That centralization of power in Washington is rendering Madison’s vision of the states legislating in all matters most important to the people a broken promise.  And as power is moved from state capitals to Washington, it’s only natural that the people become disengaged politically.  As I previously wrote here, “Centralization of everything from healthcare to public education to speed limits on local highways slowly engenders a defeatist attitude in the mind of the civically interested individual.  Her political voice, once easily heard on a local or even state level, has become a mere whisper, taking a back seat to the special interests groups and cronies who have the financial wherewithal to amplify their voices loud enough to be heard in Washington.  The ever growing and seemingly all powerful regulatory and administrative state is even worse, often leaving individuals with feelings of helplessness and inevitability.”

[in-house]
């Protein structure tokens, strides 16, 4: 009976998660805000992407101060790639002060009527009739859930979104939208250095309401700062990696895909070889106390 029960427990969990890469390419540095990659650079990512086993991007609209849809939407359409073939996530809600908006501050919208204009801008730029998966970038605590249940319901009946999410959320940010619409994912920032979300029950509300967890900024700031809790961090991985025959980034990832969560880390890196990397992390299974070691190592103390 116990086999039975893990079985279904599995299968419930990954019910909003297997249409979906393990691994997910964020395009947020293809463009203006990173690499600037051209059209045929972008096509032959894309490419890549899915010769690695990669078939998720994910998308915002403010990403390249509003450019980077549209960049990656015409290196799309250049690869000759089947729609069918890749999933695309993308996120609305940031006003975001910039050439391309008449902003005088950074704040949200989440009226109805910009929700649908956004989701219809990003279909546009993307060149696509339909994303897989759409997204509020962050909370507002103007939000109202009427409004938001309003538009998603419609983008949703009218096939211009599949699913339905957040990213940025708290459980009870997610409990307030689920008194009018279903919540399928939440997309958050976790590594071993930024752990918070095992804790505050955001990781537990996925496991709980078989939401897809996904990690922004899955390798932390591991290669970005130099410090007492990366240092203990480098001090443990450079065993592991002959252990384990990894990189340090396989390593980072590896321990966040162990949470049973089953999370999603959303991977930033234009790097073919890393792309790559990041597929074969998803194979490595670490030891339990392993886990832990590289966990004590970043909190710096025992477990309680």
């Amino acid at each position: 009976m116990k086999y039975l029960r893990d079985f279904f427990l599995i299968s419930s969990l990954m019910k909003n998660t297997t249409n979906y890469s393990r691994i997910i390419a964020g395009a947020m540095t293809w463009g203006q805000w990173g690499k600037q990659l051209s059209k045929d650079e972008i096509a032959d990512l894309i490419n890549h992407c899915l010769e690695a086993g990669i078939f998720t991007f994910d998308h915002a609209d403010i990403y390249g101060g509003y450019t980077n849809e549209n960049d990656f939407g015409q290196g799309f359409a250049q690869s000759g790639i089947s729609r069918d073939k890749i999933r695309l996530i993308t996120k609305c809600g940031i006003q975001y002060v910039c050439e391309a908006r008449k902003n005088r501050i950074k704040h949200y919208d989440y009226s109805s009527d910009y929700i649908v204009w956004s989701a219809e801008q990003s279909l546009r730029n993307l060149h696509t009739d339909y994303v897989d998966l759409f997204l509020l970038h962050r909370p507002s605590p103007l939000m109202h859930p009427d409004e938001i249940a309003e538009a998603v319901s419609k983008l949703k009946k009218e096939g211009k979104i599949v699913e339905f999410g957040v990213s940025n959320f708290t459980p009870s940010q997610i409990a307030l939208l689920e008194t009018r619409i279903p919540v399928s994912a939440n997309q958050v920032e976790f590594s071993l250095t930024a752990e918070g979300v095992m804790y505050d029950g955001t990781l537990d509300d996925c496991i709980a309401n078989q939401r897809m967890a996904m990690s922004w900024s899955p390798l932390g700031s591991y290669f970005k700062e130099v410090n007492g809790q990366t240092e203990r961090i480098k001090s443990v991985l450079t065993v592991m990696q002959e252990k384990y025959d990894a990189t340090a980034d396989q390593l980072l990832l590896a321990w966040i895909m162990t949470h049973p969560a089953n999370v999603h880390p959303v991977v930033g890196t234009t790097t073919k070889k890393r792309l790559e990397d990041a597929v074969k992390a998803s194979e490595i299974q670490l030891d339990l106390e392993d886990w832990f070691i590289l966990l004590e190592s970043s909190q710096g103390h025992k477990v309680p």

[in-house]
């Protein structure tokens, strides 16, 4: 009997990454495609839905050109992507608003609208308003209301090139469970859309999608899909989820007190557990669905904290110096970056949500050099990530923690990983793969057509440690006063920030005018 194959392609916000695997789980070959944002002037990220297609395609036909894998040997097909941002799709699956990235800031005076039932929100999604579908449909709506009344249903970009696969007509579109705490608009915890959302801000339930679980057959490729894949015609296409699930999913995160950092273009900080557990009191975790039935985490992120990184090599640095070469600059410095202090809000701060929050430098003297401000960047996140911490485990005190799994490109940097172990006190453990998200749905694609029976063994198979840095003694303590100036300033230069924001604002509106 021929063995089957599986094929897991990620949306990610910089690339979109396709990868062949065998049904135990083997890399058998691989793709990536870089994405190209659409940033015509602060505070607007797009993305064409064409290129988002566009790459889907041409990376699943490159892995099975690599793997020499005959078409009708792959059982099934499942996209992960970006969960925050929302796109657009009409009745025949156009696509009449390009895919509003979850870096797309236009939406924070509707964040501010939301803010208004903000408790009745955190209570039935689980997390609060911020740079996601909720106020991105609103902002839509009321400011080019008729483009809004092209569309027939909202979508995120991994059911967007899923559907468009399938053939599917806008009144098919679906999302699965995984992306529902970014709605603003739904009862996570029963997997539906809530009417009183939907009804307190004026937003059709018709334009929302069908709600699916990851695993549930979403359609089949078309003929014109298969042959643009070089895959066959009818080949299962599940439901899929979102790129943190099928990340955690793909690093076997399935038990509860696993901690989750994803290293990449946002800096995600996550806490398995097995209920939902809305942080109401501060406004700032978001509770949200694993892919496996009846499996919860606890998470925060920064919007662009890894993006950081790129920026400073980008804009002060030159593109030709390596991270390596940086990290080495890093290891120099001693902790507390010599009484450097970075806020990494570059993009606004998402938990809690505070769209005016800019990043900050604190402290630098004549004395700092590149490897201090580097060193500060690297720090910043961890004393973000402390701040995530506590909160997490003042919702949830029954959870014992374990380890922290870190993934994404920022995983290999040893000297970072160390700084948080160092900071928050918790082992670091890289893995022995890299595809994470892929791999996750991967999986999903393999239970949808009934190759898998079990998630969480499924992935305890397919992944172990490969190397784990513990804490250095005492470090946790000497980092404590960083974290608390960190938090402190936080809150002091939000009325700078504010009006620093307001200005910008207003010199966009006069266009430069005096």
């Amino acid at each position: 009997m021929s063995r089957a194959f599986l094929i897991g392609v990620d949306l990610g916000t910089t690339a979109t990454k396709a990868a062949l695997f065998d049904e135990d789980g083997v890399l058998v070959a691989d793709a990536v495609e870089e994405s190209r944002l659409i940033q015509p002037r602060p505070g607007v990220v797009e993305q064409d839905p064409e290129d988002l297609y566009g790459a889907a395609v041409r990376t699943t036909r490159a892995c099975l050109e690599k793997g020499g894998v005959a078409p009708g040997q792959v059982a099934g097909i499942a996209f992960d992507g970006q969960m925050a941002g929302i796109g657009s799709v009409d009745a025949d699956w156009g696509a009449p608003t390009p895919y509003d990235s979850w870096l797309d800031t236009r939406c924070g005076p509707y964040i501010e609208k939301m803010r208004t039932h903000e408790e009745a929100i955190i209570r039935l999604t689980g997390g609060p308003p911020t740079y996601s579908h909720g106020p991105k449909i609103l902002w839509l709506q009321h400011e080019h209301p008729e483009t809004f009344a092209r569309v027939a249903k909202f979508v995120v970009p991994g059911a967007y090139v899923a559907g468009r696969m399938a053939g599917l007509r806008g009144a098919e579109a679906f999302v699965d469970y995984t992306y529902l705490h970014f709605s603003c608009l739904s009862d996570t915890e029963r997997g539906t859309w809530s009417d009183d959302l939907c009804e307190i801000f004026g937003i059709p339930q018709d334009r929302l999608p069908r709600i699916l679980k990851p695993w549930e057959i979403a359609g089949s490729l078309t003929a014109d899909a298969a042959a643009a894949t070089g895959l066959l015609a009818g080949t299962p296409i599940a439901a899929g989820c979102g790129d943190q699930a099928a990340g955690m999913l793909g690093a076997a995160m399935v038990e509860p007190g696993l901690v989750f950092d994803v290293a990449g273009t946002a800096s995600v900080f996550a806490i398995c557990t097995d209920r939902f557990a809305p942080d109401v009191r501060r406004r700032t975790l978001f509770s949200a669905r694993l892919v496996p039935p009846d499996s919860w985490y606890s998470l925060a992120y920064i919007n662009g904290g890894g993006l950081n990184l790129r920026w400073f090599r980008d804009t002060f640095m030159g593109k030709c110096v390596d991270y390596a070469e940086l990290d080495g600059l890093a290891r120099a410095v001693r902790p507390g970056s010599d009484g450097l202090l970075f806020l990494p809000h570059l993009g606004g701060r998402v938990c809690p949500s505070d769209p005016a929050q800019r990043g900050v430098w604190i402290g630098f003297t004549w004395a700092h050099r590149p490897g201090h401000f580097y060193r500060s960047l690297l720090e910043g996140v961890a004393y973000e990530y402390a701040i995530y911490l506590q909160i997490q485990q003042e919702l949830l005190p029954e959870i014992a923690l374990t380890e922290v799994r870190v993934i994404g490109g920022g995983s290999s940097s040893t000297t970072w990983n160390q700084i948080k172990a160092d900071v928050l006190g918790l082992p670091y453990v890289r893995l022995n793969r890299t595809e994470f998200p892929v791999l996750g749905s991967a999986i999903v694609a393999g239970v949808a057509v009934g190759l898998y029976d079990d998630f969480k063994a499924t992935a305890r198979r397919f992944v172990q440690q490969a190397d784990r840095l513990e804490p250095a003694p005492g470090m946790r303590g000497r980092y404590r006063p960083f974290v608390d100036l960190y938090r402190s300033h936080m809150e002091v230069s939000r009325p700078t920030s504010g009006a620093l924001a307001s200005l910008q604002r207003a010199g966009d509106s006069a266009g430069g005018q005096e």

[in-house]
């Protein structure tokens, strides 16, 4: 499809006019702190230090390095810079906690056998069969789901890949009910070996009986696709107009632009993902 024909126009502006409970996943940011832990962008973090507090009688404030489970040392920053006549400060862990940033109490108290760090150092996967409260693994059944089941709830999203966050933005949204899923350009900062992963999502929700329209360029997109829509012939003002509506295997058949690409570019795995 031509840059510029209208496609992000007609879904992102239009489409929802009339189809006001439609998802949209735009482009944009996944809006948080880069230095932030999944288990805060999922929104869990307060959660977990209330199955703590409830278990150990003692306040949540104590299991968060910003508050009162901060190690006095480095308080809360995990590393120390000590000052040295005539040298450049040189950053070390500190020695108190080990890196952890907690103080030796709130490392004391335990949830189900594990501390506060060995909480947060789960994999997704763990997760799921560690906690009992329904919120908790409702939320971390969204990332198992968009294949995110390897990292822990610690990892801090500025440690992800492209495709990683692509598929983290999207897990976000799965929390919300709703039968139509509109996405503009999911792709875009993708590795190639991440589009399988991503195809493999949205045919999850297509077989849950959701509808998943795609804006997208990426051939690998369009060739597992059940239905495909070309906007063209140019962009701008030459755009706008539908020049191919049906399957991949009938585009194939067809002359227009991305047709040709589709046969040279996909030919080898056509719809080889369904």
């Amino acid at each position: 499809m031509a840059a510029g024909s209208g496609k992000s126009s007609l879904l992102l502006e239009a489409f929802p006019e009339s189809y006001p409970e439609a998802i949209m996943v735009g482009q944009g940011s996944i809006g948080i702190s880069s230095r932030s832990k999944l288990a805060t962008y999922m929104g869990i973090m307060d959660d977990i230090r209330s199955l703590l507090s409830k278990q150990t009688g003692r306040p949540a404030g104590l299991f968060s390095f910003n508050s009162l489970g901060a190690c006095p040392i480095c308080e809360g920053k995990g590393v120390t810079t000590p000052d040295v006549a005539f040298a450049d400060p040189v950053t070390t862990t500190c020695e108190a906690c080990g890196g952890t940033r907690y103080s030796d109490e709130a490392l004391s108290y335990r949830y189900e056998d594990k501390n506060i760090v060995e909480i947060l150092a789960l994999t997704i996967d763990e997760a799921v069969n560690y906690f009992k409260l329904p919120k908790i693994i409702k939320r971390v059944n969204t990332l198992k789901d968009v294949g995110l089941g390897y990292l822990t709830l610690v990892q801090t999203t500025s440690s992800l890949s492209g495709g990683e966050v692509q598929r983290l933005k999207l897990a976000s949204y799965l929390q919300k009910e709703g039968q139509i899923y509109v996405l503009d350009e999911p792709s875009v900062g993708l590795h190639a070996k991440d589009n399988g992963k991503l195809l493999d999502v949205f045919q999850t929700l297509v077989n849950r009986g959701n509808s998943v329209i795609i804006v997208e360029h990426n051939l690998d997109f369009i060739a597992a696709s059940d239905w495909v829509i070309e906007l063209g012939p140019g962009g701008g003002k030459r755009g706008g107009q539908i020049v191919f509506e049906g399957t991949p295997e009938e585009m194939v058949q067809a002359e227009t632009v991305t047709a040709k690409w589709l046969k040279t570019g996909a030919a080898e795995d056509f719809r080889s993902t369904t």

The West Virginia budget debate, though difficult, fraught with political infighting and subject to varying opposing perspectives, is representative government in America as it was intended to be.  Concerned citizens can be heard and can participate.  Politicians hear the voices of their constituents and expect to be held to account.  Regardless of the outcome of the debate, West Virginians should take satisfaction in the fact that their voices and their votes matter to a degree which cannot be replicated at the federal level where individual citizens are dissuaded by design from becoming involved and, when they do decide to speak, find it extraordinarily difficult to be heard.  Citizens of every state should keep this in mind when confronted with Washington’s next, inevitable effort to usurp constitutional sovereignty from the state capitals to Washington D.C.